Tumor Microenvironment

Pancreatic tumors are complex, comprised of many non-tumor cells such as fibroblasts and immune cells in addition to dense matrix proteins. All of these components are known as the tumor microenvironment. Evidence shows that the tumor microenvironment contributes to the lethality of pancreatic cancer and poor response to therapy. The Brenden-Colson Center for Pancreatic Care (BCCPC) is dedicated to understanding the pancreatic tumor microenvironment in effort to develop promising new therapies.

Ongoing Research Projects

Dr. Lisa Coussens has developed tools in addition to sophisticated analysis and visualization protocols for the evaluation of tumor immune contexture. Utilizing these techniques, Dr. Coussens is comparing the immune cell composition of primary and metastatic pancreatic tumors to investigate potential differential response to therapy in patients. This has been a major asset for the research community to utilize for comparing tumor response in individual patients in clinical trials or case studies.

Despite wide success in other cancers such as melanoma, treatment of pancreatic cancer with immunotherapies have been largely unsuccessful. Researchers in the BCCPC are investigating ways to improve response to current immunotherapies and develop novel immune therapeutic approaches. Dr. Katelyn Byrne’s research interrogates the mechanisms regulating immune response against pancreatic tumors, focusing on bridging innate and adaptive immune responses to understand and overcome immune suppression in pancreatic cancer. She is working closely with oncologist Dr. Charles Lopez to develop clinical trials utilizing promising immune oncology agents.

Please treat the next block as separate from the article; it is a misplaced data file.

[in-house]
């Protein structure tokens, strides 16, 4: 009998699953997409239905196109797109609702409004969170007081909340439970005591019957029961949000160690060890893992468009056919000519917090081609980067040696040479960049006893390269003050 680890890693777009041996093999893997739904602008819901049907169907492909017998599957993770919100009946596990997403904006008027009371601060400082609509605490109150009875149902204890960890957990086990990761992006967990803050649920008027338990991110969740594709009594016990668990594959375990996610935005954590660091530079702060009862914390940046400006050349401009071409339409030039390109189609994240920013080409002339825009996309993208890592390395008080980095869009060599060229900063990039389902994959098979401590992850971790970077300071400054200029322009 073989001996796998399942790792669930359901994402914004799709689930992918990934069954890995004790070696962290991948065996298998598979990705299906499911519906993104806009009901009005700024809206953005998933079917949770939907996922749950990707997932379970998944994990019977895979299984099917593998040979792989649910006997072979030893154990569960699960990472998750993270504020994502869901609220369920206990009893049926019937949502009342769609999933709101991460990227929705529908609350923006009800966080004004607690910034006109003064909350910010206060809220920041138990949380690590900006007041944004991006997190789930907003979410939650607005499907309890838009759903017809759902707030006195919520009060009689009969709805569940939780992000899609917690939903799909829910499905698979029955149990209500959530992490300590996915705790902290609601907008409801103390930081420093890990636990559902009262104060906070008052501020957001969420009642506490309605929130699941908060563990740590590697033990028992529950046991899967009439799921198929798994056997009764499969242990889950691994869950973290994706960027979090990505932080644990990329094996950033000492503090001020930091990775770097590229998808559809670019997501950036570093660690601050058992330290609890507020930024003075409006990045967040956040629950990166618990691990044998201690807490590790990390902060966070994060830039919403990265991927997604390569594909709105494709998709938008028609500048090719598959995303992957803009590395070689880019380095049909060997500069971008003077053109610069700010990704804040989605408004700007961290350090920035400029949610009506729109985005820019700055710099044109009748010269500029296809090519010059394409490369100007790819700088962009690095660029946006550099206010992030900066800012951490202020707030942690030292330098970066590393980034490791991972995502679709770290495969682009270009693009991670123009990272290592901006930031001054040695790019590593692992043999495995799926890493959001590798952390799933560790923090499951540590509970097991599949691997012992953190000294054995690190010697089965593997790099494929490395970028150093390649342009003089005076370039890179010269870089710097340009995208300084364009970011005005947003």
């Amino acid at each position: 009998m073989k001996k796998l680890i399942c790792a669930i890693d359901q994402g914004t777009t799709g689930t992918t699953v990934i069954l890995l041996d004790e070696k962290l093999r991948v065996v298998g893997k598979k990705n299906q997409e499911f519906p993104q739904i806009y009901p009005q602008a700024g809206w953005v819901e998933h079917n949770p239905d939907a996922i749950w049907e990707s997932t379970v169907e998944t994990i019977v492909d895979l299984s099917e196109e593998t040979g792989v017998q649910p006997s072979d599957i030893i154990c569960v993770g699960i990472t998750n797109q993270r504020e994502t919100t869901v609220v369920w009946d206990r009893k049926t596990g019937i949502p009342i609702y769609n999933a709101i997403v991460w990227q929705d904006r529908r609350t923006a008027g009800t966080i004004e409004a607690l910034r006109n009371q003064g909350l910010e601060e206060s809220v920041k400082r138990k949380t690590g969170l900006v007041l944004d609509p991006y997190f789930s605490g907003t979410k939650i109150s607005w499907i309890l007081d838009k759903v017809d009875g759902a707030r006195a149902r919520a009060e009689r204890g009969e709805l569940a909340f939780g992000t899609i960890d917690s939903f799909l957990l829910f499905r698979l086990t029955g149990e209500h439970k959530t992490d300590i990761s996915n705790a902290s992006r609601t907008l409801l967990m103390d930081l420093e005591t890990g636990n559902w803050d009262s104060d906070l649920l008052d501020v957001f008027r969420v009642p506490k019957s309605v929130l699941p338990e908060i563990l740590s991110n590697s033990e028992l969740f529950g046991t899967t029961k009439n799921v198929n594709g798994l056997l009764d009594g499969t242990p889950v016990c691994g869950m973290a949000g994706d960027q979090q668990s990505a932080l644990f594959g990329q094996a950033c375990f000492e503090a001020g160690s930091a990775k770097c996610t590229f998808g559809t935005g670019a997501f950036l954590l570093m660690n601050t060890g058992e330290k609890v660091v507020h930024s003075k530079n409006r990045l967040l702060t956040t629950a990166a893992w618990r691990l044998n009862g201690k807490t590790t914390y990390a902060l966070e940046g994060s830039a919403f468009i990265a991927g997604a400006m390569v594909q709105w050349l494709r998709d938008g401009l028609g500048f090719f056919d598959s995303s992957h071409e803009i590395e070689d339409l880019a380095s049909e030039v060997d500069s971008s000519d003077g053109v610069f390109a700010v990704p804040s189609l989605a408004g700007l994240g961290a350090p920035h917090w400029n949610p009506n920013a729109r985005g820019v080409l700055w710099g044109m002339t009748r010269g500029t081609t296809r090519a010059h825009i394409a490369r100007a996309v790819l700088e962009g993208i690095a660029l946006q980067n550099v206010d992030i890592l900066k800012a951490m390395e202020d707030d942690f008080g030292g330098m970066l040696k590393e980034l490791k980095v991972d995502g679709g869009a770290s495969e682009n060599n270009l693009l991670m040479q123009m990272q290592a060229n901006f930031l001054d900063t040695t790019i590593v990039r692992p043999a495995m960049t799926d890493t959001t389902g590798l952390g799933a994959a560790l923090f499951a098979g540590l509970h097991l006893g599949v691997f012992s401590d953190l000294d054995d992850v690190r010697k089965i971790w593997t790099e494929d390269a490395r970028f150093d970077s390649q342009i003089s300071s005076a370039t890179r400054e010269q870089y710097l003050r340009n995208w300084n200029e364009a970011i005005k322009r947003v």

Chimeric antigen receptor (CAR) T cell therapy involves transferring a patient’s own T cells that have been altered to recognize their cancer and has been very successful for blood cancers, but not solid cancers. This has been largely due to difficulties with CAR T cells distinguishing between the tumor and healthy tissues. Surgeon Dr. Robert Eil is actively pursuing approaches to control the function of T cells outside of the tumor site using a novel mouse model that expresses the target antigen in multiple organ sites.

  • Algorithm for quantitative image analysis of pancreatic tumor microenvironment – Young Hwan Chang
  • Spatial analysis of stromal cell composition and heterogeneity in pancreatic cancer and precursor lesions – Koei Chin
  • MRI assessment of tumor microvasculature and macrophages following immune modulation – Alexander Guimaraes
  • Using electron microscopy to understand pancreatic cancer nanoarchitecture – Jessica Riesterer
  • 3D bioprinting of pancreatic tumor and microenvironment – Rosalie Sears
  • Evaluate immune response to therapy in phase 1B/II study examining agonistic CD40 mAb plus nab-paclitaxel/gemcitabine – Lisa Coussens
  • Novel immune checkpoint PSGL-1 in pancreatic cancer – Katelyn Byrne